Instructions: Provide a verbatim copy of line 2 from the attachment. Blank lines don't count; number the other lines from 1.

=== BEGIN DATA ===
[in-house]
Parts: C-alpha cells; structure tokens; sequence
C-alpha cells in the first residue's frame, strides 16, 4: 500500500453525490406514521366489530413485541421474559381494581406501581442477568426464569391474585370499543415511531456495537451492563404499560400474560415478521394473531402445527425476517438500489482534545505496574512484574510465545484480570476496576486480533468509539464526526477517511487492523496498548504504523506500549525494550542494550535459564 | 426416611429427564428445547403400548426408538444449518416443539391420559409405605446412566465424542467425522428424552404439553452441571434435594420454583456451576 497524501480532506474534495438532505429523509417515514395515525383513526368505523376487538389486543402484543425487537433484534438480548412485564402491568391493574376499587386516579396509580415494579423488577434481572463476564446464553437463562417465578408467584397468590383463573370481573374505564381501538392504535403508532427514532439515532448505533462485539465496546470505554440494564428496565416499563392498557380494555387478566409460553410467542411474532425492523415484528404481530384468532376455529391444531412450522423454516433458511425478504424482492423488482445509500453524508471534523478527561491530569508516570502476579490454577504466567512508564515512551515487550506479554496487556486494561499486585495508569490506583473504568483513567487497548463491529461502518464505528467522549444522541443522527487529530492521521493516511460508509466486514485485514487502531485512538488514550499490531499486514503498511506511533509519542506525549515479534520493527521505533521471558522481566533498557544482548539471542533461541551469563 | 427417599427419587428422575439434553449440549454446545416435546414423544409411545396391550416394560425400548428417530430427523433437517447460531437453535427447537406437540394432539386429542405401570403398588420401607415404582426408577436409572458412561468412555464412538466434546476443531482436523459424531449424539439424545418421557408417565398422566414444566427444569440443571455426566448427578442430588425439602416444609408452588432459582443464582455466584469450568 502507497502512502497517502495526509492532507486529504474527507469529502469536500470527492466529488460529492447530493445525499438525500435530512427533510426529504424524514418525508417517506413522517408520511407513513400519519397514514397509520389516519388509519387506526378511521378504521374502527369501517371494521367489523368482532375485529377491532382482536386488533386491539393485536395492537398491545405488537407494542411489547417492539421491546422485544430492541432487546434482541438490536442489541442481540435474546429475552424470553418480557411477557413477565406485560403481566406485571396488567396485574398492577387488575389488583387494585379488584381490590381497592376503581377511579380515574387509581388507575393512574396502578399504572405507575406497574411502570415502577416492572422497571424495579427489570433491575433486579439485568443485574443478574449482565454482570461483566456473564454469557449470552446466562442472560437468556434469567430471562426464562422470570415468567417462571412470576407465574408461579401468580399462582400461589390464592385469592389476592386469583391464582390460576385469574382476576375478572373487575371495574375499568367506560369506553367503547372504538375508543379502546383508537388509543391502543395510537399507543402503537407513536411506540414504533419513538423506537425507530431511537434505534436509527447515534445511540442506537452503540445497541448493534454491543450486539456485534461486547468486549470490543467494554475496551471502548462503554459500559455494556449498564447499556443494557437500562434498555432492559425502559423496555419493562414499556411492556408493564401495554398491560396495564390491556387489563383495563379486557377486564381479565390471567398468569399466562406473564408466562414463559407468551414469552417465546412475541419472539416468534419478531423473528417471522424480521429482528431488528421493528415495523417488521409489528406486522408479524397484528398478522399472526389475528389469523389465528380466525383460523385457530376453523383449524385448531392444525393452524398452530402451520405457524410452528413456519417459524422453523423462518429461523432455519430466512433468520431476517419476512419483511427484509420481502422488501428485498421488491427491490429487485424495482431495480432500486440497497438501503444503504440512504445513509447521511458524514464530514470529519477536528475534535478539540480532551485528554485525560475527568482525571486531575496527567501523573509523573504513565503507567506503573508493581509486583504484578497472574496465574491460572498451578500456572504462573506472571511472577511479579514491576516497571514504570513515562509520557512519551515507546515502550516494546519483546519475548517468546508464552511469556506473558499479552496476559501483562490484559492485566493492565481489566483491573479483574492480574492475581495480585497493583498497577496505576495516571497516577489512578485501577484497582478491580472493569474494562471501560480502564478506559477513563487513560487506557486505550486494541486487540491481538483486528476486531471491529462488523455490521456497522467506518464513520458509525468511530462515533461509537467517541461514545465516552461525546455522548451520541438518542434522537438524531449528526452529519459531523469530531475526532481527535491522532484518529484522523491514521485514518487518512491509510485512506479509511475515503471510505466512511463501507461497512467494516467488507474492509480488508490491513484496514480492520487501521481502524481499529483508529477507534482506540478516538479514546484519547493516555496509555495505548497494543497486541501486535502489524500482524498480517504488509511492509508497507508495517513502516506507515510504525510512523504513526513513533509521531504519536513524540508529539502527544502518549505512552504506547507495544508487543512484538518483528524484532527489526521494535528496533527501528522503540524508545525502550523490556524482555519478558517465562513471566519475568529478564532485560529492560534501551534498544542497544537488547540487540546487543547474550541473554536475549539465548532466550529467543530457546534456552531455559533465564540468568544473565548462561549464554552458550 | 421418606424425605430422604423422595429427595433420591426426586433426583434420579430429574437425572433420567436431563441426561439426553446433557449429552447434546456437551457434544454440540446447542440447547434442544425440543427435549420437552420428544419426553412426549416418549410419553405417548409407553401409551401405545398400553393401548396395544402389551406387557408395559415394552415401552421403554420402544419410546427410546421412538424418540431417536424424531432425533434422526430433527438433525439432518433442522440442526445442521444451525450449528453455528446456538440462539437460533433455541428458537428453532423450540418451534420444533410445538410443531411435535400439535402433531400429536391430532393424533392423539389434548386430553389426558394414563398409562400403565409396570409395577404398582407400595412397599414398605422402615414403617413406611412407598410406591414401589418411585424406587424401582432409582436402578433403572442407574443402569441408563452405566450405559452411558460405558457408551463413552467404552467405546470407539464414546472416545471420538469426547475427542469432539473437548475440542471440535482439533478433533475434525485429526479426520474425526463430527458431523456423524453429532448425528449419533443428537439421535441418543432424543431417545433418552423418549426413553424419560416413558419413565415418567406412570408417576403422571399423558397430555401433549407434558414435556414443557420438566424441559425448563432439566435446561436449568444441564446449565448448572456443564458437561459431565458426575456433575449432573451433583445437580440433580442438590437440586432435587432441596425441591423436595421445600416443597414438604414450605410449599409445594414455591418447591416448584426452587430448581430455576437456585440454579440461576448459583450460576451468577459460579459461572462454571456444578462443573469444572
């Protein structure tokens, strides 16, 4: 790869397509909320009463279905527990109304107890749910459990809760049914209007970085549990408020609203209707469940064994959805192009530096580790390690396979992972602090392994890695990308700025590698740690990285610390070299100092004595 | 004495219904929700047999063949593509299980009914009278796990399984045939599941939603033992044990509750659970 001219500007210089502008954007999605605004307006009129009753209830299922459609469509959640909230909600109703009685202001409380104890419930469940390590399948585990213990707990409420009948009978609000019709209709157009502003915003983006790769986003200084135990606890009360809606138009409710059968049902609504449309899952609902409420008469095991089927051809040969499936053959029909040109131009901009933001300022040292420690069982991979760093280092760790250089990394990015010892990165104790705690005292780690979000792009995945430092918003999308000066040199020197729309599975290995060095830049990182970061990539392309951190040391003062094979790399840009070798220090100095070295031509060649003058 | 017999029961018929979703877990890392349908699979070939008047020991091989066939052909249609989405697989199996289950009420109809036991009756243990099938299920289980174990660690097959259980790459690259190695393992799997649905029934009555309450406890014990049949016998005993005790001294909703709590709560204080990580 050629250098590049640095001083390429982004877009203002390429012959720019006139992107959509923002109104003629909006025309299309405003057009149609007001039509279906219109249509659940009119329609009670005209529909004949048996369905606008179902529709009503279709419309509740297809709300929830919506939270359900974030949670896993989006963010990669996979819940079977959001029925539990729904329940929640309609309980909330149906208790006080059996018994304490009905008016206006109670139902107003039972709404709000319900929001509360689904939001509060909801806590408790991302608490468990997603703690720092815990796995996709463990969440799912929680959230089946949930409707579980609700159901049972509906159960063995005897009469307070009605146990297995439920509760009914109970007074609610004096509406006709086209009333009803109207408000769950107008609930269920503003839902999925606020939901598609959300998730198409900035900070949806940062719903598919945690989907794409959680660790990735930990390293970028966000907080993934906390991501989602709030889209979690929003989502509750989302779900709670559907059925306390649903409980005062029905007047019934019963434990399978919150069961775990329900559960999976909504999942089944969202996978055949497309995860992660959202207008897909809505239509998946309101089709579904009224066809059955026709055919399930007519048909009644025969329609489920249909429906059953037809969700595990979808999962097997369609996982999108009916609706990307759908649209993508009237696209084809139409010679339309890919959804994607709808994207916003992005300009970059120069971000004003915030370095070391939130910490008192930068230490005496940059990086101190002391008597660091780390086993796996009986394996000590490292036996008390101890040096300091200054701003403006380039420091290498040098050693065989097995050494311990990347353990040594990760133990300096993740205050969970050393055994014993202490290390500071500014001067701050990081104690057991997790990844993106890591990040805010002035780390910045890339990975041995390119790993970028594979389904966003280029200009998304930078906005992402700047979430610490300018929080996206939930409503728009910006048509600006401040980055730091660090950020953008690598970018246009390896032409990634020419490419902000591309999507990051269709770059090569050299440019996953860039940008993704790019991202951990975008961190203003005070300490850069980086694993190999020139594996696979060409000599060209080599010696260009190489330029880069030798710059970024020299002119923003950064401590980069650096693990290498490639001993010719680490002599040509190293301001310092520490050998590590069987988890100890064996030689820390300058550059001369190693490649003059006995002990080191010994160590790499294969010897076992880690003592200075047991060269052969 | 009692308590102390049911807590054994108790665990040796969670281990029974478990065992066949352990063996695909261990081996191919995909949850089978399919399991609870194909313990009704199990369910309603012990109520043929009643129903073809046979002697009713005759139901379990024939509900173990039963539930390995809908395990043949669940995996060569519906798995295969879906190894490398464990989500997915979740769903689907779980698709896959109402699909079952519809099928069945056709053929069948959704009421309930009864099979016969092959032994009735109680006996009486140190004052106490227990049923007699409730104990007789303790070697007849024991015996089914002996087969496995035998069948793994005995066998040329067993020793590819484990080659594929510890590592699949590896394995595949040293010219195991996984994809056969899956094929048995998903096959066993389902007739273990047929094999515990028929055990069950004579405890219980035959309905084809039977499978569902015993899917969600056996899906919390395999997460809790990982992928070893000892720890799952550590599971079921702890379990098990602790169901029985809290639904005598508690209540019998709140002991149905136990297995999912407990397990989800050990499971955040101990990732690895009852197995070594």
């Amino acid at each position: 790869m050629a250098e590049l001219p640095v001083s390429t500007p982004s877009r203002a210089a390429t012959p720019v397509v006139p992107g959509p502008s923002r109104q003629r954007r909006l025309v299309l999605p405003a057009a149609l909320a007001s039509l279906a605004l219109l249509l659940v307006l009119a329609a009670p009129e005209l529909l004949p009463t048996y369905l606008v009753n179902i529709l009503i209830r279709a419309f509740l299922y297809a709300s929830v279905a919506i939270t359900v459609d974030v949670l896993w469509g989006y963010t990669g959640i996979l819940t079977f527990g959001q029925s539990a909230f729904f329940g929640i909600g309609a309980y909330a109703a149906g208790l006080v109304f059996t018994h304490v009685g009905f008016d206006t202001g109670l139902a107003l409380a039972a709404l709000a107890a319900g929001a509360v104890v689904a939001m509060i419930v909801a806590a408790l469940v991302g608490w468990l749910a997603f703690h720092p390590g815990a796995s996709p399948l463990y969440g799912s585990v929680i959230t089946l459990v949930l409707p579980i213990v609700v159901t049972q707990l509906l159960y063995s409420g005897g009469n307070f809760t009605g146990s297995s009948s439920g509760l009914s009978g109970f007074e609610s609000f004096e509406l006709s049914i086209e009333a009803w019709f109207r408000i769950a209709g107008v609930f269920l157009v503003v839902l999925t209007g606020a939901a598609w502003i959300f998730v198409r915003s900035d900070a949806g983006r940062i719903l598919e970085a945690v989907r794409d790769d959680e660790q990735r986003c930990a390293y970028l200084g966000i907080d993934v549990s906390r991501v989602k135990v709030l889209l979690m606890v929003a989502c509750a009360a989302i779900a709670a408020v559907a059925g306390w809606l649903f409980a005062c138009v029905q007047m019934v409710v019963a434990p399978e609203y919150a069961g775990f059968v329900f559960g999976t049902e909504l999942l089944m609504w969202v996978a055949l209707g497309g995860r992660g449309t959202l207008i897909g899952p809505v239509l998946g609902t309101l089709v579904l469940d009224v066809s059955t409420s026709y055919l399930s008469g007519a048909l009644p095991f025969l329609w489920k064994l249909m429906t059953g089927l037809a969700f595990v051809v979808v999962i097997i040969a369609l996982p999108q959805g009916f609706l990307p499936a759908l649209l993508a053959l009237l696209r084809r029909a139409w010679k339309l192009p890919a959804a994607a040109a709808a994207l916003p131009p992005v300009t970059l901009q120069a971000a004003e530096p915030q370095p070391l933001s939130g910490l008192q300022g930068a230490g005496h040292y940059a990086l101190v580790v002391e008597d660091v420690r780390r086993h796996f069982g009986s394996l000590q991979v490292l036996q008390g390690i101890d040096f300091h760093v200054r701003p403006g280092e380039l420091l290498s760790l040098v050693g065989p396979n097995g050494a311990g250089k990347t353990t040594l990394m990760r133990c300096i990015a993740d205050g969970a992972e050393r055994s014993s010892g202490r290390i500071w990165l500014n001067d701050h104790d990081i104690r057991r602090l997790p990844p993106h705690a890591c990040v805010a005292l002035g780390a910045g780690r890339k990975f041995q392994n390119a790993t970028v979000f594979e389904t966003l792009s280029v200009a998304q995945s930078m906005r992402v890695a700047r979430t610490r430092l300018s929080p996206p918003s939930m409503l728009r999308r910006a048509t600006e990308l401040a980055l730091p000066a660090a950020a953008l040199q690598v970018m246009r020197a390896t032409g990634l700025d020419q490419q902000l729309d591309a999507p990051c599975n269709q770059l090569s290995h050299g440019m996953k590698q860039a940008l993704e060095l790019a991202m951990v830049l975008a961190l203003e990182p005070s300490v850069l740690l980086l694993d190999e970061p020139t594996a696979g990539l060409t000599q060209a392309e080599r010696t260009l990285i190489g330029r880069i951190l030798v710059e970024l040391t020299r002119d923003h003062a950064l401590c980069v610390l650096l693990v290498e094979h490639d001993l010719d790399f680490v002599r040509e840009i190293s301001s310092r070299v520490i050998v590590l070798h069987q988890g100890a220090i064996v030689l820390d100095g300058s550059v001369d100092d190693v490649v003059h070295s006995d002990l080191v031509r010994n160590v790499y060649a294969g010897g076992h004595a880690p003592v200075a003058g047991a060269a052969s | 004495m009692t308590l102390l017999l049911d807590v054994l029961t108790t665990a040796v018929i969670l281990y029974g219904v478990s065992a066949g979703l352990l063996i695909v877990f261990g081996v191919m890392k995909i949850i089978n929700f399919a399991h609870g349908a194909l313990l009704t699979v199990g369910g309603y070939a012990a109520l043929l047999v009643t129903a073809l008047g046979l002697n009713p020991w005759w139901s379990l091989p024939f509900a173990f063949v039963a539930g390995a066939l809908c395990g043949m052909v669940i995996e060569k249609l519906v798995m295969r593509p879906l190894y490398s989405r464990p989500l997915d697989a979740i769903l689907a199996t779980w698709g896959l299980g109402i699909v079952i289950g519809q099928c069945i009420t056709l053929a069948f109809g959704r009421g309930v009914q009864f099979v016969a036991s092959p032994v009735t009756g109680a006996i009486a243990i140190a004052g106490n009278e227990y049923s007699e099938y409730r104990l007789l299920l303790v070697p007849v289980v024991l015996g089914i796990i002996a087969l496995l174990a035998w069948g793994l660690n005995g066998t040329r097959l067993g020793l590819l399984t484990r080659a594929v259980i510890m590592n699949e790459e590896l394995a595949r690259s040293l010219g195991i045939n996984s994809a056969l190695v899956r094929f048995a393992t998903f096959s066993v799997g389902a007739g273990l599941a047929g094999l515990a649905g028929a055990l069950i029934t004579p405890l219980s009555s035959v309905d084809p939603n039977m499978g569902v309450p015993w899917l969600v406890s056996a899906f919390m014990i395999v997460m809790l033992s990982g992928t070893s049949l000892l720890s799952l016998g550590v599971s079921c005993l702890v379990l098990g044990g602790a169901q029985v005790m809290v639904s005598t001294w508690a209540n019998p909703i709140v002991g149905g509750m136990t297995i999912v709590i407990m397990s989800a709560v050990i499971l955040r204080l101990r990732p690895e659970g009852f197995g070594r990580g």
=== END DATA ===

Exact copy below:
Parts: C-alpha cells; structure tokens; sequence